THERE IS A HARE IN MY KITCHEN
By Barbara Siedle
The neighbour arrived at the front door beaming. He had the hare firmly by the hind legs and held it aloft for me to admire. The hare’s eyes were glazed. I managed to mumble “Thanks very much Dimitri” before shutting the door in his face. But he ambled away good naturedly.
The old knot in my stomach tightened as I turned away. I saw the dead boy’s eyes again in my mind. Glazed like the hare. It was my Billy who had shot the boy. He had shot the boy when he meant to shoot the rabbit.
“He walked in front of me Ma” Billy had said
“I had the rabbit in my sights”
Koos lived next door. He was Billy’s best friend. He was always at our house. Koos was like my other son.
It was me. I was the one who had to go next door to tell Koos’ parents. Jan Willem was away as usual, off on one of his diamond business trips. If he wasn’t away on the diamond business, it was the hunting trips. My, he had so many guns in the house. I always told him, he should lock those guns away; but no, we might need them in an emergency. He was the one who taught Billy to shoot. I told him Billy was too young. Didn’t he know a ten year old shouldn’t be in charge of a gun. But no, Jan Willem said, “A boy must be a man someday. So he must learn to be a man. He must learn how to shoot”
All very well for him to say. He wasn’t there that night that the boys went out to Boucher’s Kop to shoot rabbits. He wasn’t there when Billy came back with blood all over him saying,
“Come quick Ma. Koos is shot. He is bleeding”
I ran. I ran as fast as my legs would carry me and Billy ran too. We ran down the road and through the farm gate and up that dirt track to Boucher’s Kop. Koos was just lying there. His eyes were glazed like the hare. I could see he was dead straight away. By the light of that moon I could see he was dead. They took him away in an ambulance, and I had to tell his parents. They never spoke to me again of course, or my Billy. They never spoke to either of us. It was hard on Billy. He was always at their house too. My heart used to weep for Billy. I would see him looking at Koos’ bedroom window and I could see his heart was breaking.
I used to cook rabbit all the time in those days. Whenever the boys brought back a rabbit, I would make a stew, like a bredie with lots of tomatoes. Jan Willem said it was the best rabbit stew he ever ate. Every time he said that.
“Elna” he would say, “this is the best rabbit stew I ever ate.”
But I have never cooked a rabbit stew since that day.
I am alone now. Jan Willem has passed on and I am older. Now I have a hare in my kitchen. What am I going to do. It was very kind of Dimitri of course, to bring this hare for me. He doesn’t know about Billy and Koos and the rabbits. But I don’t think I can cook this hare. I can’t give it to anyone. Dimitri would hear of it and be insulted. Poor Dimitri, he is a good neighbour.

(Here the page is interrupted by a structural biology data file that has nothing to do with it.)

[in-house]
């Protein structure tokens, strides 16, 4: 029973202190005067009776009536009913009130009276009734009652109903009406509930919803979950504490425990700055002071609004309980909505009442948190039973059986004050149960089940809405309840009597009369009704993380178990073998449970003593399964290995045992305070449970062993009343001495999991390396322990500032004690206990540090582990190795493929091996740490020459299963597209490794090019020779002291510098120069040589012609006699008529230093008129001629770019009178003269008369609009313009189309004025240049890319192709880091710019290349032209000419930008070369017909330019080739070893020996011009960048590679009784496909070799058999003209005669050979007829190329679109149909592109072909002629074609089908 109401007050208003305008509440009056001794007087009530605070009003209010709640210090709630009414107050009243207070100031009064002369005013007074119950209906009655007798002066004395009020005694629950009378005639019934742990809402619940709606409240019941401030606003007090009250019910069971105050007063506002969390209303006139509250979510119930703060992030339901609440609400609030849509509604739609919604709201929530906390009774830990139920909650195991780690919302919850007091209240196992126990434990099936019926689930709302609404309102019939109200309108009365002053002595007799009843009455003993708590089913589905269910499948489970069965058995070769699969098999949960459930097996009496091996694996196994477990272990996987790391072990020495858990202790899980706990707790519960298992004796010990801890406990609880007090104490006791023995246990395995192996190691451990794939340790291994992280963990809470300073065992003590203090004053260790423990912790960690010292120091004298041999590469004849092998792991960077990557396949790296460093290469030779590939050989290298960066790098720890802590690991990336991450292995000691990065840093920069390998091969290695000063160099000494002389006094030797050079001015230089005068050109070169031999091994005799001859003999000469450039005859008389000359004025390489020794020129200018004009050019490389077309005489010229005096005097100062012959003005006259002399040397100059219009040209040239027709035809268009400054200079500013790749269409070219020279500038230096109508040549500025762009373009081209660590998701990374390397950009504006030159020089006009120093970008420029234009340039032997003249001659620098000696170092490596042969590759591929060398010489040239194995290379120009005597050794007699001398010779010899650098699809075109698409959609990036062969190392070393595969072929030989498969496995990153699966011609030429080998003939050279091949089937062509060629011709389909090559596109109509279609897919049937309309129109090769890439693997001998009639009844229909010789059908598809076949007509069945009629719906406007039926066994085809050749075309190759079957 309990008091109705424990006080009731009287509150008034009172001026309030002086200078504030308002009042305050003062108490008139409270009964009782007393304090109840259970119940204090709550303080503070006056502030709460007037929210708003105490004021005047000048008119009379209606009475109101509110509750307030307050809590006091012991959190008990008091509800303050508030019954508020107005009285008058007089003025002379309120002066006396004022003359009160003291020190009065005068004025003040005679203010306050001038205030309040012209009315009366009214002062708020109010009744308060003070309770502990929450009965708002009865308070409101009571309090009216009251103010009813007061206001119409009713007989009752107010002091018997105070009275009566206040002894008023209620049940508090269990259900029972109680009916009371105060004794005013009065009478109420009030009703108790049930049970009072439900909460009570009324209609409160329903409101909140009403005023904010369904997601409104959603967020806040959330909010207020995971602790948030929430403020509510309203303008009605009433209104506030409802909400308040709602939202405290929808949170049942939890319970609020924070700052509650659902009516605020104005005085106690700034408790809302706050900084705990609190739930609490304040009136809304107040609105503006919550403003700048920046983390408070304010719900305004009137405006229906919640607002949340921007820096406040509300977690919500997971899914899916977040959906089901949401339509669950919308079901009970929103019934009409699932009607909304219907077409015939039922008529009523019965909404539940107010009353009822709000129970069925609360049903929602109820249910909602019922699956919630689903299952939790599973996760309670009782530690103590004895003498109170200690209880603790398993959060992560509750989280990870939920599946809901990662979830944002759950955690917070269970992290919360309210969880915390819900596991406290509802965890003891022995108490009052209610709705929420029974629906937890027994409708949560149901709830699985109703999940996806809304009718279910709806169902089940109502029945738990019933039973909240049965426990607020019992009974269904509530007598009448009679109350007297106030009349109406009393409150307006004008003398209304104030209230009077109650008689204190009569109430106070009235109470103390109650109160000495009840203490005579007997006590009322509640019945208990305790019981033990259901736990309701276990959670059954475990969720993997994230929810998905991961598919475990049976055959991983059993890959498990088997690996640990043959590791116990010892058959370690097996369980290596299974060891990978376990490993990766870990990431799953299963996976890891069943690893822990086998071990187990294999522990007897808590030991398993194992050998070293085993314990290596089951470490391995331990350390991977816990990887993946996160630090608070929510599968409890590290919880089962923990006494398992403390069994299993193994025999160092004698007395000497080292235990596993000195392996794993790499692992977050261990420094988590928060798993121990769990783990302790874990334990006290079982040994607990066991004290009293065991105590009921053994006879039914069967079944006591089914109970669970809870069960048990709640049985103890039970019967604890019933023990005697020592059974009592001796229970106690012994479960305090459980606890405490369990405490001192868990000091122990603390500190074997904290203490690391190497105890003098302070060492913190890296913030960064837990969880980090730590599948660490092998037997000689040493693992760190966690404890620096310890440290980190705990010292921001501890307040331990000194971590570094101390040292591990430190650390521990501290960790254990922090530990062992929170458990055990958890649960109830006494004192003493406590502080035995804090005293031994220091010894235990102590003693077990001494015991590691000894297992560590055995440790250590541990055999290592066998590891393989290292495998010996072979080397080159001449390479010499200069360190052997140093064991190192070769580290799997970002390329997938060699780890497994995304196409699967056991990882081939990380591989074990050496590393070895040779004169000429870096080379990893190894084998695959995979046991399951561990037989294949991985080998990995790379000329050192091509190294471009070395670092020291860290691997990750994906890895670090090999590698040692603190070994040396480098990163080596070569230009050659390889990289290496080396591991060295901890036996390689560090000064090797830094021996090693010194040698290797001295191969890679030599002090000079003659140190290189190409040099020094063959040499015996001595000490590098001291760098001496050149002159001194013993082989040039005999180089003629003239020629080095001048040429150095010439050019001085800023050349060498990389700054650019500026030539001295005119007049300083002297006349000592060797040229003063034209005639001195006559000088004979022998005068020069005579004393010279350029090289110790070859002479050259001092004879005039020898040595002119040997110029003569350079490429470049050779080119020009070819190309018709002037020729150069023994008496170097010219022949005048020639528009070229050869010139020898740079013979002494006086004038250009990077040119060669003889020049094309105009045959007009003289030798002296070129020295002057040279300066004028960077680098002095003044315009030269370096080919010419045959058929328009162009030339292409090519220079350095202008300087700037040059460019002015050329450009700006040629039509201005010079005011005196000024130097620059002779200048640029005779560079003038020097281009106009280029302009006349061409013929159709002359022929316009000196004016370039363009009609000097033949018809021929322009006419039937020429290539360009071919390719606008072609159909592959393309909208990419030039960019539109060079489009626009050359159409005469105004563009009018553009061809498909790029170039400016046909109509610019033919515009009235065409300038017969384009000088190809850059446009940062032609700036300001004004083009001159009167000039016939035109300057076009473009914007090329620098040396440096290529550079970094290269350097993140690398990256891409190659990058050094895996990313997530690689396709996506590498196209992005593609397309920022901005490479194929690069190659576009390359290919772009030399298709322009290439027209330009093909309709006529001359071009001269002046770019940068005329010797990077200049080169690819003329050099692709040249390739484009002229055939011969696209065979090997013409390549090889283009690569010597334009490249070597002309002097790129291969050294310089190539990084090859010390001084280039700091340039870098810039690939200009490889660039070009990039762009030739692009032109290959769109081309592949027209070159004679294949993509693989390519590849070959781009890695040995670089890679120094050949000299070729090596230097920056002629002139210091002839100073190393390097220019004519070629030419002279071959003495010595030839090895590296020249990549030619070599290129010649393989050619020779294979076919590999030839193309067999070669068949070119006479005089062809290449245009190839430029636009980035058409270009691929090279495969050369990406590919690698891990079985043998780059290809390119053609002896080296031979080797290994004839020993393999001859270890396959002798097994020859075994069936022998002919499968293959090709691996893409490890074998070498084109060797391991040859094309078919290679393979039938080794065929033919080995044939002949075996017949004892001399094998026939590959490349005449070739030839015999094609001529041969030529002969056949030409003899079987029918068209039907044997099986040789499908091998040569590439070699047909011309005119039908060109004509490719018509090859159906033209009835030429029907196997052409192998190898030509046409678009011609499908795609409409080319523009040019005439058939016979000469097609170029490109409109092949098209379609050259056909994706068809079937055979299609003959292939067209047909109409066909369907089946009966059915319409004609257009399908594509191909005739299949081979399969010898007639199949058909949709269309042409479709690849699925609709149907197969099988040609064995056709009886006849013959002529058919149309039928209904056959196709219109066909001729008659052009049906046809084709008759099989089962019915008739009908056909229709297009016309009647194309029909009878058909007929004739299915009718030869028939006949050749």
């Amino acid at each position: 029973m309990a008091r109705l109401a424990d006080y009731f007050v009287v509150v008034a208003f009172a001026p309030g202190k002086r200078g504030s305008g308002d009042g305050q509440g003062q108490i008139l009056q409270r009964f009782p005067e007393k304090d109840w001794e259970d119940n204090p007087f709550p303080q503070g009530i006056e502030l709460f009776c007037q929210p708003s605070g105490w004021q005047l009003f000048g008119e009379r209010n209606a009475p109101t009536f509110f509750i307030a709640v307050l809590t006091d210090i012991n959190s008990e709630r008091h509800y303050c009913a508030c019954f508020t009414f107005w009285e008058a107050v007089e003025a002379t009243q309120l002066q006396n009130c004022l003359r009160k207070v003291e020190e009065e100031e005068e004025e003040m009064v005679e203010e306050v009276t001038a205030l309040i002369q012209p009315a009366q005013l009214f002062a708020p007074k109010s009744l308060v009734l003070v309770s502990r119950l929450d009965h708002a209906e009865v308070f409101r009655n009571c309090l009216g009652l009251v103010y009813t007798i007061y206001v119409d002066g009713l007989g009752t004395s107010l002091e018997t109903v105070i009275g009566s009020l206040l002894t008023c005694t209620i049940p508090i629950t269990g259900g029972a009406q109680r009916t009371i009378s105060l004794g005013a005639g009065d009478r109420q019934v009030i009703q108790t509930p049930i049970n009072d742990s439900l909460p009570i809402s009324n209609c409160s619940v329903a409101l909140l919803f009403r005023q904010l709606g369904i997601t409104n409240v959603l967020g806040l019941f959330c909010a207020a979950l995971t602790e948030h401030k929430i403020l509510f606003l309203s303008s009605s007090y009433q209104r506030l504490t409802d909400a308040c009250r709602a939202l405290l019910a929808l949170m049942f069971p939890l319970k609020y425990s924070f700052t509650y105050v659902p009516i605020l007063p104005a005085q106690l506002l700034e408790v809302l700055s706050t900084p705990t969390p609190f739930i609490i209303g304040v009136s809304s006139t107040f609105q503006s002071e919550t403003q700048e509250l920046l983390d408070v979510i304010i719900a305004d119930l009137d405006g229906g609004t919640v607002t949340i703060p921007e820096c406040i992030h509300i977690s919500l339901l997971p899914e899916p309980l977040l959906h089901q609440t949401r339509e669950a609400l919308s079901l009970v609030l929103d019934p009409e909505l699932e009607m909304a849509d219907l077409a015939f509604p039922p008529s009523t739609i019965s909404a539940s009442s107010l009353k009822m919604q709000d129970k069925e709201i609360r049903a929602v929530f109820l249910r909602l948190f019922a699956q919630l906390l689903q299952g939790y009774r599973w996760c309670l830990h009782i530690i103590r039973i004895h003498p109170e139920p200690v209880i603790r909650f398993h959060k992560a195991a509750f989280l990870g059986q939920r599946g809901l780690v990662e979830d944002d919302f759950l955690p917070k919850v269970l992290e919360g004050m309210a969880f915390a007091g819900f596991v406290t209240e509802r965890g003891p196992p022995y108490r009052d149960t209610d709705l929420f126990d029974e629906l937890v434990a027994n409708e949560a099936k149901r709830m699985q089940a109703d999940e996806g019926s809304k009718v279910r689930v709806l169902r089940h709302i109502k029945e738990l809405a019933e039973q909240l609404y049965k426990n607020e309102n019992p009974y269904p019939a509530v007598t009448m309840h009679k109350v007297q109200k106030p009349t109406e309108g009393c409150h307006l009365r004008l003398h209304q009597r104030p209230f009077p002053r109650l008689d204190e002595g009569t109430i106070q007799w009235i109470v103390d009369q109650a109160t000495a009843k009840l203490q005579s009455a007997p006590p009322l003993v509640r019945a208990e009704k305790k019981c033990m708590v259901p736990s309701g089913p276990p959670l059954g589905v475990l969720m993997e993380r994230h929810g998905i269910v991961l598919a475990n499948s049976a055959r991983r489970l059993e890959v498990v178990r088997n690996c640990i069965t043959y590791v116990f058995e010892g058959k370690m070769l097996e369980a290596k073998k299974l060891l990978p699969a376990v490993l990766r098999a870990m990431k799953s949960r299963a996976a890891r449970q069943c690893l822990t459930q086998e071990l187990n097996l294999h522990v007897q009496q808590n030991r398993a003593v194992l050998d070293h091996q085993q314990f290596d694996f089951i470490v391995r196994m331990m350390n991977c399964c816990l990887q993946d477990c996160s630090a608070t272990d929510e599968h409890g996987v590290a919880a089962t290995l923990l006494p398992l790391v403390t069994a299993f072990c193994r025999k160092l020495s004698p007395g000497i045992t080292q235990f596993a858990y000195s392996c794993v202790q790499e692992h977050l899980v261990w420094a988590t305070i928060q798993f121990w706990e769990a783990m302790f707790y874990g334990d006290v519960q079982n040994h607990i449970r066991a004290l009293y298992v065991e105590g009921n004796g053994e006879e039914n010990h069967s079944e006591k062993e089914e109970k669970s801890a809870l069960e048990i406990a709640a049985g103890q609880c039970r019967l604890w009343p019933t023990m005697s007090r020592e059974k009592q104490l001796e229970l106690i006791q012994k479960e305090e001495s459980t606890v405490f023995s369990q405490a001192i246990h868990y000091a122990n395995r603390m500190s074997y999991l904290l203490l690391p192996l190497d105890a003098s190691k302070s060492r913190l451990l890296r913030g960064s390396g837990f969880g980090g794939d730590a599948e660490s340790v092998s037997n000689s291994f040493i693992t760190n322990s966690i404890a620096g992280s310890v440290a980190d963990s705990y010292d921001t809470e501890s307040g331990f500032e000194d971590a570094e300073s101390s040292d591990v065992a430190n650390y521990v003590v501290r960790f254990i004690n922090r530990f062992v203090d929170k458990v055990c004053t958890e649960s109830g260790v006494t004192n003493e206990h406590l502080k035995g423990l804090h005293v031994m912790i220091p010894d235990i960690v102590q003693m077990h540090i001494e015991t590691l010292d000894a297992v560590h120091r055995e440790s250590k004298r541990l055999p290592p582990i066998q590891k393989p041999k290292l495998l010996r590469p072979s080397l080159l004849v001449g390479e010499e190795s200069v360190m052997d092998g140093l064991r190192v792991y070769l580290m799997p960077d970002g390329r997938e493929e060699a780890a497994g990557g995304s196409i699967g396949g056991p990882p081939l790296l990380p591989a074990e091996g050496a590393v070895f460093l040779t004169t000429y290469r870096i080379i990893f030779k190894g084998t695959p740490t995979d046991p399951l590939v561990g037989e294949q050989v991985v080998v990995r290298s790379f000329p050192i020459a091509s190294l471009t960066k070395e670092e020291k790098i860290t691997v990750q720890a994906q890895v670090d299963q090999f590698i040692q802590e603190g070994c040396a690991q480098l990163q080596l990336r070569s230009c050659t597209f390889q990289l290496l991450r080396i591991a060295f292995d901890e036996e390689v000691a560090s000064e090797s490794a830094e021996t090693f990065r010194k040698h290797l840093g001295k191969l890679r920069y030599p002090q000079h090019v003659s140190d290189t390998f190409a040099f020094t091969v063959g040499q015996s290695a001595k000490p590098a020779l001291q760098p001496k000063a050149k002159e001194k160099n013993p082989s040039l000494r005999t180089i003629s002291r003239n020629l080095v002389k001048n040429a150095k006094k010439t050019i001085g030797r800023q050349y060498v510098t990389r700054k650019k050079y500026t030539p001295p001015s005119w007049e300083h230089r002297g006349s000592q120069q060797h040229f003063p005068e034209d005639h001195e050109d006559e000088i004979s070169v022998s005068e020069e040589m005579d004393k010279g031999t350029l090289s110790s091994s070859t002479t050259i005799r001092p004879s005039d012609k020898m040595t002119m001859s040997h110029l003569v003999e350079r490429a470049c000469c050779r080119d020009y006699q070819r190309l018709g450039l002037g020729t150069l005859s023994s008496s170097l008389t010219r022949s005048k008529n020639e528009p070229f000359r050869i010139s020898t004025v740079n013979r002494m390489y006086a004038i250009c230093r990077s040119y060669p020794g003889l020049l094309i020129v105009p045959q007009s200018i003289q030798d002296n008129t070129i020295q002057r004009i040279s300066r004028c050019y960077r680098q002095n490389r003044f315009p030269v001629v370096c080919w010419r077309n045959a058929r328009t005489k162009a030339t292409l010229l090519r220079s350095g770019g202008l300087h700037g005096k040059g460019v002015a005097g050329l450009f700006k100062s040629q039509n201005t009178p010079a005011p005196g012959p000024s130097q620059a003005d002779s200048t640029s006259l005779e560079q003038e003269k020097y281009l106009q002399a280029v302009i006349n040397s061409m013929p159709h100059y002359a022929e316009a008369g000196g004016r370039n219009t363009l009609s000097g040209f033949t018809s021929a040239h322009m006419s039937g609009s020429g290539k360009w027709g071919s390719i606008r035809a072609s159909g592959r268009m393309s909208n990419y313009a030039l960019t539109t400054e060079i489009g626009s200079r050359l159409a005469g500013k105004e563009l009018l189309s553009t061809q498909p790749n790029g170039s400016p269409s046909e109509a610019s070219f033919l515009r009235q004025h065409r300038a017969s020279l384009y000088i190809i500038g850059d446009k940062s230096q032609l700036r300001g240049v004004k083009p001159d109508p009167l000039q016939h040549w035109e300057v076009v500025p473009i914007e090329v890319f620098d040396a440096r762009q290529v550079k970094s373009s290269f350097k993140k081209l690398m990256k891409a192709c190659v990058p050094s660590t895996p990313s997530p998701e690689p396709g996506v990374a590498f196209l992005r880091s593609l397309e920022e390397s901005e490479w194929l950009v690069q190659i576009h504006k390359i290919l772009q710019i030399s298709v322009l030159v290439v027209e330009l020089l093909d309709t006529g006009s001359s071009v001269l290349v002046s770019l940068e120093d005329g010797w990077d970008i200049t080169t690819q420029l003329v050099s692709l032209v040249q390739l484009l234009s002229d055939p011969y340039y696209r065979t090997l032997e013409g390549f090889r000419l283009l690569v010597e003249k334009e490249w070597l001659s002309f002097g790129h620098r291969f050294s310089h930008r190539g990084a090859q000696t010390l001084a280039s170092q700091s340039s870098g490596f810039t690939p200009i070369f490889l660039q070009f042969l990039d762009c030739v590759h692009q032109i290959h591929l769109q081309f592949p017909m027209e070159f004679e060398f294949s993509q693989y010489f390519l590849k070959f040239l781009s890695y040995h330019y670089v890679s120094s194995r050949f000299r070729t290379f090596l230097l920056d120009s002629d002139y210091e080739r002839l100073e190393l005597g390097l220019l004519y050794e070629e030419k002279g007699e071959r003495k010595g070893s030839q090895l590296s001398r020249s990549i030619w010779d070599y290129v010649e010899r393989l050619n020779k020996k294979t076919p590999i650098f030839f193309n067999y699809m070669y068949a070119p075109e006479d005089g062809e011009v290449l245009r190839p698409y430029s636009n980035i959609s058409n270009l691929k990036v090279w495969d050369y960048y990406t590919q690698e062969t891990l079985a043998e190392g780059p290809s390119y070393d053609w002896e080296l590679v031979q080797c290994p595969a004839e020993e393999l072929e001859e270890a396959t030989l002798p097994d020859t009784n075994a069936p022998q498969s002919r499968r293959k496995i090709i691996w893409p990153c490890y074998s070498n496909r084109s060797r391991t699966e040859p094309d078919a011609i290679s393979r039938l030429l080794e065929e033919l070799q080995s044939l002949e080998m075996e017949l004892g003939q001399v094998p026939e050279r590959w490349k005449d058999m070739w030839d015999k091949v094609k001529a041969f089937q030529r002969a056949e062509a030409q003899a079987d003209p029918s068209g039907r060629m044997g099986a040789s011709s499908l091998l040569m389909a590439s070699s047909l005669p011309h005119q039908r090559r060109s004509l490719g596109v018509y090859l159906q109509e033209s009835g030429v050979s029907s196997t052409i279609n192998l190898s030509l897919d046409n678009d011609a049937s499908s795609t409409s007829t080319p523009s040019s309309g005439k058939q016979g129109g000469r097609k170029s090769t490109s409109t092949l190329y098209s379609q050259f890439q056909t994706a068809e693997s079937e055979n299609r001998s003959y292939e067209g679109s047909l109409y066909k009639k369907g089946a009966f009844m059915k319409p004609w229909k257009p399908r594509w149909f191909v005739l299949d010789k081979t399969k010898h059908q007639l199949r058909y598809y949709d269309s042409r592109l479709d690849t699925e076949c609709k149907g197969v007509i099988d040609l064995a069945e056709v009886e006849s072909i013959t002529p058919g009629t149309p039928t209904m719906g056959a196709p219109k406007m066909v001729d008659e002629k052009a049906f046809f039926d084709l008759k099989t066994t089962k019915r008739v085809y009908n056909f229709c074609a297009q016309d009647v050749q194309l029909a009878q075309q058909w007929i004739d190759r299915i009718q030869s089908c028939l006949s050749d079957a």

Even when Freddy started coming round to the house, Billy never stopped thinking about Koos. Freddy was new in town maybe that is why his parents let him play with my son. Freddy and Billy were in the bedroom that day, when those skollies broke into my car. Billy told Freddy he mustn’t worry because there was a gun next to his father’s bed. I told Jan Willem after Koos was shot,
“Jan Willem, now will you put those guns away”
But Jan Willem said, “OK Ma, but I’ll just keep the one next to the bed.”
“What’s the use of having a gun if you can’t use it when you need it?” Jan Willem said.
And what did I say? I said, “Jan Willem, you must know what you are doing.”
But you see what happened. That Freddy he went straight to Jan Willem’s bed and he got the gun to scare the skollies. And my Billy ran up to him to stop him, and then there was a shot, and I came running upstairs, and there was my Billy lying on the floor. And Freddy was standing there with the gun still in his hand and a shocked expression on his face. It happened all over again. I couldn’t believe it. Only this time it was my Billy who was lying dead. I thought I was going mad and it was all a dream. But it wasn’t, it was real.
So you see why I can’t cook that hare. But maybe I will. Maybe I should cook it. I will cook it for Billy and for Koos and for poor Freddy who suffered just like my Billy. Maybe God will be merciful and punish Freddy too like my Billy, or maybe Freddy will live a long life with his suffering. I don’t know because I never saw Freddy again either.
Now, I think that I will cook that hare. I will cook it for those boys and I will invite Dimitri to come and eat it with me. Maybe he will say like Jan Willem used to say
“Elna, this is the best rabbit stew I ever ate.”
by Barbara Siedle 2012